GRAPPA MSc Thesis Projects


The following projects are Master Thesis Projects that have been defined by GRAPPA faculty members. Other thesis projects may also be available, please contact the relevant faculty members. See also GRAPPA members’ research interests. Please note that this is an evolving list, so come back in the future.

See the list of completed thesis projects.

Projects with a September 2019 start:


Various projects on accretion around compact objects and particle acceleration in jets

My group works on a variety of topics spanning astrophysics to astro-particle physics, mostly focused on accretion and subsequent jet production around compact objects, how and where particles are accelerated within them, and their effect on the environment.   On the modeling side, we are working on new models that include hadronic processes and their secondaries, so can start to compare with purely ‘leptonic’ models using precision multiwavelength datasets, this would involve learning some software and applying the models, or for more ambitious students who want to pursue theory, even developing new modules/models.   For more experimental types I would be interested in collaborating with KM3NeT folk on techniques to optimize transient searches (likely together with Shin’ichiro Ando and Aart Heijboer), or using CTA “data challenge” data to make predictions for CTA for Galactic X-ray binaries and AGN.   Advanced programmers could have the option of working with our GRMHD simulations.   Please get in touch to discuss options if you are interested!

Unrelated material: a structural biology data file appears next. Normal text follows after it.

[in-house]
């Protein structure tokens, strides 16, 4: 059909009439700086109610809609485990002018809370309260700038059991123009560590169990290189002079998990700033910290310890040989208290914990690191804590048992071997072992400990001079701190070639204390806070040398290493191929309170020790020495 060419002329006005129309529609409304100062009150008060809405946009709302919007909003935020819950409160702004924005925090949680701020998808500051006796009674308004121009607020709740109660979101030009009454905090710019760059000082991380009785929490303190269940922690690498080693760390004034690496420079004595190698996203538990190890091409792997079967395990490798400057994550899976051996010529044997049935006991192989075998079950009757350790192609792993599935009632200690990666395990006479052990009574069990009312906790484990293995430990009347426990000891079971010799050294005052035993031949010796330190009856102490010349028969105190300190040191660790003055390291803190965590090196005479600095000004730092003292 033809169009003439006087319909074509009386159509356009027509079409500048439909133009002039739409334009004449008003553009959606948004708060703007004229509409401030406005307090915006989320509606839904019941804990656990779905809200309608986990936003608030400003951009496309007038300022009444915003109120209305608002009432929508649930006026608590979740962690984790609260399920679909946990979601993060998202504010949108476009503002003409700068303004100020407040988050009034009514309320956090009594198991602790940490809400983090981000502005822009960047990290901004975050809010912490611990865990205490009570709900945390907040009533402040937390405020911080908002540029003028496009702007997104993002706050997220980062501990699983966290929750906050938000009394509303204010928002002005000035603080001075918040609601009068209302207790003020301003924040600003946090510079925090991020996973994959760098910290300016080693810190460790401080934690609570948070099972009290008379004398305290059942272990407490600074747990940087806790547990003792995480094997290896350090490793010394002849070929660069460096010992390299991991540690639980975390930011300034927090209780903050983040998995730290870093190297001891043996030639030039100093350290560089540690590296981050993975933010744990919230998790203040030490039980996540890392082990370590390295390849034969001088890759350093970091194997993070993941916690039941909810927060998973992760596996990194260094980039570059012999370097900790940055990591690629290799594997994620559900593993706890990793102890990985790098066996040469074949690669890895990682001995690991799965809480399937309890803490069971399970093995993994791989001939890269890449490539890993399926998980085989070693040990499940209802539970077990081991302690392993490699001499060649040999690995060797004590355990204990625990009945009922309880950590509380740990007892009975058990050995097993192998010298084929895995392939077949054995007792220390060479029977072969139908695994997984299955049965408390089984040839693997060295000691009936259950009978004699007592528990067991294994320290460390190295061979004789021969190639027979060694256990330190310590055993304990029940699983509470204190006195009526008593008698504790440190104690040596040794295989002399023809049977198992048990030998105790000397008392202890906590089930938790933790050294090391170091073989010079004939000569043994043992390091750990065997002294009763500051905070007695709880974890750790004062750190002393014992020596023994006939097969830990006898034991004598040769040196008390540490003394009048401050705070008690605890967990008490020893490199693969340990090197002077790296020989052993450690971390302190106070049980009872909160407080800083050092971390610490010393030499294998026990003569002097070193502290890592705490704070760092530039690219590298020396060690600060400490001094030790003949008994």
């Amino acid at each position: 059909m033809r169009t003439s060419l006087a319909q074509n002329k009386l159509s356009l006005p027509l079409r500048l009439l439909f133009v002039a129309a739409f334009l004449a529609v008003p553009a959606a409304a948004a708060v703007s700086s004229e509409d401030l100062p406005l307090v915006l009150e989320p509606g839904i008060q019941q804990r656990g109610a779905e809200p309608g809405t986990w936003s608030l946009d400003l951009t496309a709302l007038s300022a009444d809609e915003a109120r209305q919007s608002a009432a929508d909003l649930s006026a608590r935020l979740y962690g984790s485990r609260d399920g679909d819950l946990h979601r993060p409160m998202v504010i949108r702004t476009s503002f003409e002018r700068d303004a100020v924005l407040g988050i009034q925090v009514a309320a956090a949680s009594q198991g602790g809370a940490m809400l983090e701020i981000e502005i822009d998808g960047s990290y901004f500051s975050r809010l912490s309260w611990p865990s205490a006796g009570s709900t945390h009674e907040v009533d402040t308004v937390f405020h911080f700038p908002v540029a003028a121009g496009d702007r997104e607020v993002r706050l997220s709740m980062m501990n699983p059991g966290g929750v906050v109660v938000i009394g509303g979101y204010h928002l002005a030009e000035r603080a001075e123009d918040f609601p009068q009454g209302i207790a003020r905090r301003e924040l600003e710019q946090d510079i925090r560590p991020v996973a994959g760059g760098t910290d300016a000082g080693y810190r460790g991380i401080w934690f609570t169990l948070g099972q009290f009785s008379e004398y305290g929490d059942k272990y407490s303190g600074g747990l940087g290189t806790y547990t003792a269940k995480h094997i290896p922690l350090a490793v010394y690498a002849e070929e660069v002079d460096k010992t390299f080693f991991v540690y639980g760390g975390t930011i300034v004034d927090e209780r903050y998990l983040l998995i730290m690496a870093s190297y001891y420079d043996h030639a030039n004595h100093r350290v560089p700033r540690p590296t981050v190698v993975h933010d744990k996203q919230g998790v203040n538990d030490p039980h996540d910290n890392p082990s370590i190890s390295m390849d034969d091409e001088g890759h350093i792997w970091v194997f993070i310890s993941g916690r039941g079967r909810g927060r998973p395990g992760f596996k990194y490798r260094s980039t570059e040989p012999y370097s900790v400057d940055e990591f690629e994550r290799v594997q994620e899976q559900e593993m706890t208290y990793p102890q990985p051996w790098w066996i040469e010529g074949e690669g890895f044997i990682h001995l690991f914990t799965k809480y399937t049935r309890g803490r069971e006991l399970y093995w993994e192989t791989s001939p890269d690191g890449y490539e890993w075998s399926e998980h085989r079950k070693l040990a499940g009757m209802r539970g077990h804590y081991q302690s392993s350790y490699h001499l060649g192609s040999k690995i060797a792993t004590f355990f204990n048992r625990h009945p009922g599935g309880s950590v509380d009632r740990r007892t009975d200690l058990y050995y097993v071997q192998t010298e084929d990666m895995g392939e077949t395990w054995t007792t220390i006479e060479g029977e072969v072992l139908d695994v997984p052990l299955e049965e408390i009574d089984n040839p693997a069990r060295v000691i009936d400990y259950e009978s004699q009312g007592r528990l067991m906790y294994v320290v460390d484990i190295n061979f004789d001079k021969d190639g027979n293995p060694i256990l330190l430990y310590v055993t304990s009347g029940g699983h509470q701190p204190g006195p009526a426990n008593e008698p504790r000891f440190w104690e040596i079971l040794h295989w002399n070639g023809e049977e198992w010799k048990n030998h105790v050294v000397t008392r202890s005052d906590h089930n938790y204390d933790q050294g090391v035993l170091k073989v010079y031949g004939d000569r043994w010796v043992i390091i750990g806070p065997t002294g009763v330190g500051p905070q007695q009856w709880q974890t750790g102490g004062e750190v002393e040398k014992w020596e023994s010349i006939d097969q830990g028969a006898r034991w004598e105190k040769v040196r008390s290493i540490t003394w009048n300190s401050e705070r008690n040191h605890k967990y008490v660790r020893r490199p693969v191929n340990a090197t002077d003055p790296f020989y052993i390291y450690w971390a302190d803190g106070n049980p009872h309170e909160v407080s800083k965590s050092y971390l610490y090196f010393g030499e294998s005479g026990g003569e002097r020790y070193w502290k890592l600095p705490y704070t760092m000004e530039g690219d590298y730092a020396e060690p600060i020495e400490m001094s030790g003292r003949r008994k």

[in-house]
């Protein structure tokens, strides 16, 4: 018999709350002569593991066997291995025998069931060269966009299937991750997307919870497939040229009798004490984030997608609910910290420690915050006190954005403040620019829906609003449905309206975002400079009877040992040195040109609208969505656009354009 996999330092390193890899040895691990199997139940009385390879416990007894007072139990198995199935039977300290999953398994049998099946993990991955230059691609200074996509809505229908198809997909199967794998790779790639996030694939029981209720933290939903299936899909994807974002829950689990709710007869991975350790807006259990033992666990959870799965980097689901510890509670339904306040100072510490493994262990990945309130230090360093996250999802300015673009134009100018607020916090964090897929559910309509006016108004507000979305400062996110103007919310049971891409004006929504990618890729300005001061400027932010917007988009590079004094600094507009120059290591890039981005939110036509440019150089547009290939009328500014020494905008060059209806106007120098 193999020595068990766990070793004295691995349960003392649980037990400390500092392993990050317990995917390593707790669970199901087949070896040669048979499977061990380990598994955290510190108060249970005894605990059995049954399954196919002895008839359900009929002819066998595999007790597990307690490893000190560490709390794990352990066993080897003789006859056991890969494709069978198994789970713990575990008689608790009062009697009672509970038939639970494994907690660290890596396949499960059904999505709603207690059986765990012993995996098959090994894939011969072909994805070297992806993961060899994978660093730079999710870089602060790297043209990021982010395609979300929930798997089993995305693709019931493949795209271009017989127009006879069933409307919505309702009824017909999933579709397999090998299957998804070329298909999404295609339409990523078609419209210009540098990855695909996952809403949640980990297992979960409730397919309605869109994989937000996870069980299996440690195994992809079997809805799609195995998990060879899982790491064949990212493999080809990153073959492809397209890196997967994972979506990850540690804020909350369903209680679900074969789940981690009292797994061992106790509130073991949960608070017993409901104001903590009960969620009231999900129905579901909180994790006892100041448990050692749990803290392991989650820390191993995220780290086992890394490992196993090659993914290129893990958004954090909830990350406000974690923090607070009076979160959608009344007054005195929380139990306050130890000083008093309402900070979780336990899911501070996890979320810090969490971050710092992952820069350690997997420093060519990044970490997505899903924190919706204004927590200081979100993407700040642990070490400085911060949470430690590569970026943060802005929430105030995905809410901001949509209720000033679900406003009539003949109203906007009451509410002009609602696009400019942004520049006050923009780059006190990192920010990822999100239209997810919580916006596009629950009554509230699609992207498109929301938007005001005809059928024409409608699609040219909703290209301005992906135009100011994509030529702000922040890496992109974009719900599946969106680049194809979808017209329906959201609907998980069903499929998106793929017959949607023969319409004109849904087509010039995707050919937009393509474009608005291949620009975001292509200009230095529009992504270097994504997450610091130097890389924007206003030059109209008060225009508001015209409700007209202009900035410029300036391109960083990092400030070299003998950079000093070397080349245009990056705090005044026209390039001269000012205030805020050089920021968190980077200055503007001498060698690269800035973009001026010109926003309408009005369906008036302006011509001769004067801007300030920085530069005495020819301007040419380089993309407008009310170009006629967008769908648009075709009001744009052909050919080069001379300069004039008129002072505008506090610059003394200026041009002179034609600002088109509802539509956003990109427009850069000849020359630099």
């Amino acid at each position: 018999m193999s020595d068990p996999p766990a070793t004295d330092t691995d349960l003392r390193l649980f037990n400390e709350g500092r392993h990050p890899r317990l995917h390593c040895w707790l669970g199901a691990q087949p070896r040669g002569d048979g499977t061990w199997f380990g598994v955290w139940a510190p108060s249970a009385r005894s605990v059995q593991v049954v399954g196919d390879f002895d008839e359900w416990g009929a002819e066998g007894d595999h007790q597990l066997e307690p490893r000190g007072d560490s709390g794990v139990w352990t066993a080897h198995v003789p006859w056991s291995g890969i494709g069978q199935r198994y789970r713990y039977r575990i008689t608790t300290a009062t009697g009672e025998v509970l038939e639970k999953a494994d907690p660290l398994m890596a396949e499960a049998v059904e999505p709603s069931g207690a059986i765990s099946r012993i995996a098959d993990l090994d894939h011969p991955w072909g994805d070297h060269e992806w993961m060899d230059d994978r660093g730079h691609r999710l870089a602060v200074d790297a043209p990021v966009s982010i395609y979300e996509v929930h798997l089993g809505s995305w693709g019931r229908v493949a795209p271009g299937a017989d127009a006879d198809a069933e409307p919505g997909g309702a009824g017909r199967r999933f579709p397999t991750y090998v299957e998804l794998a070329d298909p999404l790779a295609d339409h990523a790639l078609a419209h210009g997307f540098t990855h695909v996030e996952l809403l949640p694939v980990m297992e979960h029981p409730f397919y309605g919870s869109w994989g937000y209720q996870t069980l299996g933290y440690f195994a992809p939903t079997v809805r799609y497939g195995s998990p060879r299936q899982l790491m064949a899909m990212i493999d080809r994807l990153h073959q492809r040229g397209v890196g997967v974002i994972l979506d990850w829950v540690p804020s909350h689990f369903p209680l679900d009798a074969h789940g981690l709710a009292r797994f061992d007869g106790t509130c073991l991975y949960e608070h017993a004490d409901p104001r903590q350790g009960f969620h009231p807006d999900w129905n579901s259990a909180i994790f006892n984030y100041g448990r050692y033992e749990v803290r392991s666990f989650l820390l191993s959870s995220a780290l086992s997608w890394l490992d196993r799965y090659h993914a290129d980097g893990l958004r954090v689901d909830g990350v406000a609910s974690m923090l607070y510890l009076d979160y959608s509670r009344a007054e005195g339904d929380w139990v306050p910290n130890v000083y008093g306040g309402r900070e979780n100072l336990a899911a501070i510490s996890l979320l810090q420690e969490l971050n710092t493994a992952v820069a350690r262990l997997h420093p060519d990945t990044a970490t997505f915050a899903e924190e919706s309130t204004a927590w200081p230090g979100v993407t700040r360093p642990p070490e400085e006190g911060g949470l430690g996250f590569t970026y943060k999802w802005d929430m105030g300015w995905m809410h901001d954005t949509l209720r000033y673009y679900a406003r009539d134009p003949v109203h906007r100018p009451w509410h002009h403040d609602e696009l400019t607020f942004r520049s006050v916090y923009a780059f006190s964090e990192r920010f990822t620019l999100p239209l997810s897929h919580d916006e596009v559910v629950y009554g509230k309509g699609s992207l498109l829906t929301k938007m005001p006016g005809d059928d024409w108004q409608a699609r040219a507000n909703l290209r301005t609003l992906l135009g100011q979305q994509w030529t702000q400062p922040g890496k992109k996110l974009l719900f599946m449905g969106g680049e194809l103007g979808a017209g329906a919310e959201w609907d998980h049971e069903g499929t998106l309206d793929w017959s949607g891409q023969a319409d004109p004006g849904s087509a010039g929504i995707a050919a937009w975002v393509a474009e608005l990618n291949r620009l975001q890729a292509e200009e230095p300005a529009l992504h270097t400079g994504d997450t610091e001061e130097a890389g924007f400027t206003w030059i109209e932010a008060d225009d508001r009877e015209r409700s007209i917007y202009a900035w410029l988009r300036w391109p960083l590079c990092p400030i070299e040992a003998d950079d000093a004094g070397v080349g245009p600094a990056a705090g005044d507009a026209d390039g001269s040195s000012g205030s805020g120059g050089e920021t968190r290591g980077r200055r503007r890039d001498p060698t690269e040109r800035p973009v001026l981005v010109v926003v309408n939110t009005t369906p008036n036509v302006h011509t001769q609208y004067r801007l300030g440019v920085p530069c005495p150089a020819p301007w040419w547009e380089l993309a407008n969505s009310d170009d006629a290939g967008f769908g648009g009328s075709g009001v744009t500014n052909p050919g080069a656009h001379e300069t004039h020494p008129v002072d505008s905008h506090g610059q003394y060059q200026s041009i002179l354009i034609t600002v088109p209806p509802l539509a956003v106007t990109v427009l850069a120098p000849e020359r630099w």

Contact: Sera Markoff

Searching for dark matter with gravitational waves

The discovery of gravitational waves has opened new exciting opportunities for fundamental physics. One of the most intriguing aspects of this new “window in the universe” is the possibility to study in unprecedented detail the environment around black holes, and a team of GRAPPA researchers has recently shown that these observations can set extraordinarily stringent constraints on the mysterious dark matter that appears to permeate the universe at all scales. In this project we will explore the interplay between gravitational waves, black holes and dark matter. We will focus in particular on the possibility to probe the fundamental nature of dark matter by looking at how it clusters around black holes, and on its subtle impact on the gravitational waveform produced in the merger of black hole binaries. The project will involve both analytical and numerical work, and will be conducted under supervision of G. Bertone, and in collaboration with other GRAPPA staff and postdocs.